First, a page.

5 Important Rules Of Giving Incentives

February 9th, 2014

In times of financial recession, customers develop a thick skin when it comes to making a buying decision. The challenge for marketers now is how to come up with smart incentives to encourage customers to buy. Get ideas from your customers and business partners. Find out from them what could be necessary to motivate them to buy a particular product. Since you must spend something on whatever incentive you adopt, bear the following in mind:

1. Give incentives which are related to your product or service

For example, you could offer ipods as an incentive to encourage a customer to buy another product. But will this affect the buying decision of your customer? Or will he or she simply give this gift away to someone else?

It takes imagination and creativity to work out incentives that relate to your product or service. The customer’s buying pattern has to be analyzed and mapped out, including possible barriers to the sale. Think up your ideas to come up with the best. For example, you could offer ‘six months free maintenance’ along with your product.

2. Think of incentives so that buyers can convince their managers about this purchase

Quite often, a buyer can get excited over a product or service but the trouble is in convincing other people, like bosses - it may not be in the budget. In this case, the following incentives may work:

(a) The deal will be financed by the vendor.

(b) The vendor will offer free education.

(c) The travel expenses for the team being trained will be covered by the vendor.

3. Consider the current stage of the buying cycle

At the early stage of the buying cycle, when a buyer is still gathering information about the product or service, he will not give attention to incentives that want to persuade him to buy immediately. What he requires at this stage is adequate information to enable him make a buying decision. At the stage he is close to making a buying decision, he is likely to be encouraged by incentives to buy now.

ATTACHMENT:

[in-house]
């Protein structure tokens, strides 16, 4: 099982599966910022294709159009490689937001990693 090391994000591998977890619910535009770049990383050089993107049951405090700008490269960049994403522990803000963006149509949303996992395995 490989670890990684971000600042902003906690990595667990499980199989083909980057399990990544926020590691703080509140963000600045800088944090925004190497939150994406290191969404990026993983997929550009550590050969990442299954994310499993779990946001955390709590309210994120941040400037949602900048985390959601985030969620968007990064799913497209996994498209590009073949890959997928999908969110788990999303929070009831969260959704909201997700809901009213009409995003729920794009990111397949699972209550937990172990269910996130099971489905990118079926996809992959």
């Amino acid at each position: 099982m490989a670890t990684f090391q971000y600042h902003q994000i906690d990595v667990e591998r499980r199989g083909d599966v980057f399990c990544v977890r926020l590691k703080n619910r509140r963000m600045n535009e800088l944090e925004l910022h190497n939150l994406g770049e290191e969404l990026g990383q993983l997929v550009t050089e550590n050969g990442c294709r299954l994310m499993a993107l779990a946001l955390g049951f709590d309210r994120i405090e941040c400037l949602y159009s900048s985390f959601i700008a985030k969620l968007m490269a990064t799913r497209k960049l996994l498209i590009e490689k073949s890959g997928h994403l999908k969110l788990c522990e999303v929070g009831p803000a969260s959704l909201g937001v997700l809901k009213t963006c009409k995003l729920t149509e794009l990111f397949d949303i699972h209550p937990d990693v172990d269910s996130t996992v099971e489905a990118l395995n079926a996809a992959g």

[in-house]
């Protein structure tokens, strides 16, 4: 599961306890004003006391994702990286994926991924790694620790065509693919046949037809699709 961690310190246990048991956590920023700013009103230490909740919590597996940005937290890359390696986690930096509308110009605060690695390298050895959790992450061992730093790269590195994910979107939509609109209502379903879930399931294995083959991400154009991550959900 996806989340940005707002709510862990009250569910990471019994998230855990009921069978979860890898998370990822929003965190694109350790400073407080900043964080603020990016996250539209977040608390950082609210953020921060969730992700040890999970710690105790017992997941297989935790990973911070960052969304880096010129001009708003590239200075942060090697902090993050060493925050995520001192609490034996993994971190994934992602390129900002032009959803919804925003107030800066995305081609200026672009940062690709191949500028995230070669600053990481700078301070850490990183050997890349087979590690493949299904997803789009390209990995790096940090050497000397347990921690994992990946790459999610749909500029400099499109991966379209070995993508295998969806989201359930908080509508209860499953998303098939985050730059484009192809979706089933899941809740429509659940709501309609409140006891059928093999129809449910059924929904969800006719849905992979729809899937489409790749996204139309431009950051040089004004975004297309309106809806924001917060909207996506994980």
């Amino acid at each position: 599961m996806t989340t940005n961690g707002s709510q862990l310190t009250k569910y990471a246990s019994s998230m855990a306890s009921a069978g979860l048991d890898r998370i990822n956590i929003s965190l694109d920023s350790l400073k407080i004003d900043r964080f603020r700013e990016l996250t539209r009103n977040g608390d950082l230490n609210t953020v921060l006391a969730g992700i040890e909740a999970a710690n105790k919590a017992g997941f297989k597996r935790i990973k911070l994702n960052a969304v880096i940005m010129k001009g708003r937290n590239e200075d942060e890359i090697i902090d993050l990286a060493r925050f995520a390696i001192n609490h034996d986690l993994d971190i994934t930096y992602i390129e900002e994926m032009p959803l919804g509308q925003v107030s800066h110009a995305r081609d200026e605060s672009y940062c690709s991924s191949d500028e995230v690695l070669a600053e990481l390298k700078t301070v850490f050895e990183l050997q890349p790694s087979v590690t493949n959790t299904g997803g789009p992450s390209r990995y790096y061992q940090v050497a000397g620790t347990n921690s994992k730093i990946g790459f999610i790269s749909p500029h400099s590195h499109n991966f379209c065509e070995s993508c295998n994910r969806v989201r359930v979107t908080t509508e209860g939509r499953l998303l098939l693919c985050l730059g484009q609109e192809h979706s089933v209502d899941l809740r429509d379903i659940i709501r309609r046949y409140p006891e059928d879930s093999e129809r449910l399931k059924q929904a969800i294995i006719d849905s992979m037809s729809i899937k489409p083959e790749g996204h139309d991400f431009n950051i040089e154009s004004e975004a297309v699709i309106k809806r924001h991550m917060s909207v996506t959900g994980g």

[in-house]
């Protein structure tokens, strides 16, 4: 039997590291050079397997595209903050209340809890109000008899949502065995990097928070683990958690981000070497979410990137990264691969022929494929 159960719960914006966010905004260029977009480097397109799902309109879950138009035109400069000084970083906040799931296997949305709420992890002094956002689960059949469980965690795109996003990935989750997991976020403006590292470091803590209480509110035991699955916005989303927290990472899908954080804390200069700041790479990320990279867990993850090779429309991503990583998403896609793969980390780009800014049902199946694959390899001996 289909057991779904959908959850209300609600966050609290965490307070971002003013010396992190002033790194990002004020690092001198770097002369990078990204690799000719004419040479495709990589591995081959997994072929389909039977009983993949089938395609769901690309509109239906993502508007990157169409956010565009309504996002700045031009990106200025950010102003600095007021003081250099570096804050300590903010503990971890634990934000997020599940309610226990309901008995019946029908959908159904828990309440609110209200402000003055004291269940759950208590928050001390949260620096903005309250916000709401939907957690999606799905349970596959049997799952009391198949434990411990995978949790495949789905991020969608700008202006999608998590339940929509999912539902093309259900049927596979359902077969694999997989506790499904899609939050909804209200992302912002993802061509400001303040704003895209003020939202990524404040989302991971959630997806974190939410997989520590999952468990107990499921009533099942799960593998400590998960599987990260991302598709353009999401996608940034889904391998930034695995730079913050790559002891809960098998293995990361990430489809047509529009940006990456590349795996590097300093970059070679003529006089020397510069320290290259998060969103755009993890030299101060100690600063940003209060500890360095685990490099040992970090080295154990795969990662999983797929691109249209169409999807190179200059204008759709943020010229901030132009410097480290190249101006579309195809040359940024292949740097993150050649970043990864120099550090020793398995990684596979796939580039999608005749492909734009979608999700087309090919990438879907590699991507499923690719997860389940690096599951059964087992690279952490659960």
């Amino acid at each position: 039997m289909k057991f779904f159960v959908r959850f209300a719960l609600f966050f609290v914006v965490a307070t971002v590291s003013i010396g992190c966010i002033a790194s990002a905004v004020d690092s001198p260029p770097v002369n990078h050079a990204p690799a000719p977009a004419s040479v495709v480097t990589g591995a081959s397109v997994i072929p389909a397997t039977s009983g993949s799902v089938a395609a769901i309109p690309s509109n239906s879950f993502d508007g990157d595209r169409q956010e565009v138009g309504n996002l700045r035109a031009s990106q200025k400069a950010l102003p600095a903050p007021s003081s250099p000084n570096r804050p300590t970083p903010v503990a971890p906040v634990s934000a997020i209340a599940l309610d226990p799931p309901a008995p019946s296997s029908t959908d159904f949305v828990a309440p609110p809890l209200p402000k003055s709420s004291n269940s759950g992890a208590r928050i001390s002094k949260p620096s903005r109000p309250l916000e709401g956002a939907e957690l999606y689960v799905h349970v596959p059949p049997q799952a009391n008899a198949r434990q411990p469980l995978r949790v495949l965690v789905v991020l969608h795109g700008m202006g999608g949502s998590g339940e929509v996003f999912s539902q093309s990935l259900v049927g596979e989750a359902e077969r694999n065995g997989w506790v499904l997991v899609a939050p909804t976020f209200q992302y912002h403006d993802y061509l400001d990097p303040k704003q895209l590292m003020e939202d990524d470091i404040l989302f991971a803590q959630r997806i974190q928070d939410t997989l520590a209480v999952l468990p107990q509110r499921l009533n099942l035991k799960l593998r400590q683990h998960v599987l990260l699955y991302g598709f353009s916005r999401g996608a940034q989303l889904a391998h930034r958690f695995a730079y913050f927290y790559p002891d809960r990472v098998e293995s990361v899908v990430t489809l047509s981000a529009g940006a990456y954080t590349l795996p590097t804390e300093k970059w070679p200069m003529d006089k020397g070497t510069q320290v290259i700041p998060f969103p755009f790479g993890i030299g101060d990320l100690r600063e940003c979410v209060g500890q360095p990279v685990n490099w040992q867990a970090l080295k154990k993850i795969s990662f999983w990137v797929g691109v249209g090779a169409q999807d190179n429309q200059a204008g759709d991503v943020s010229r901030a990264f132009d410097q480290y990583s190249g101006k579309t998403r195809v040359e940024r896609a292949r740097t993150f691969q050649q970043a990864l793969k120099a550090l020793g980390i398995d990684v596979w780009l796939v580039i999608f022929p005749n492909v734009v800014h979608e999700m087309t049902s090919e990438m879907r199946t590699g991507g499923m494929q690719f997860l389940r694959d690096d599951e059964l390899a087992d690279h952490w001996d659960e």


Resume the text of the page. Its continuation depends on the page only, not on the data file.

4. Incentives should be simple and easy to understood

Too complex incentives cannot be understood by the majority of customers and business buyers. The result is that they will ignore it. You don’t need a lawyer to help your customers interpret your incentive offers. Your description should be short and simple such as: ‘buy now, pay later’, ‘buy one, get one free’ and ‘buy 50 and get X’. The time limit for the offer should be included in the short description, where applicable.

5. Target an incentive that is of greatest concern to your customers

Risk is a very important factor when it comes to customers making buying decisions. Giving an incentive that will help minimize the risk could go a long way to encouraging a prospect to buy. For example, many people who buy large, complex software systems often get disappointed by companies who promise great value, but deliver something less. In these cases, offer incentives that practically handle the fears or concerns of prospects, such as, ‘if we do not meet your deadline, you get one year free maintenance’. But don’t make promises you cannot keep.

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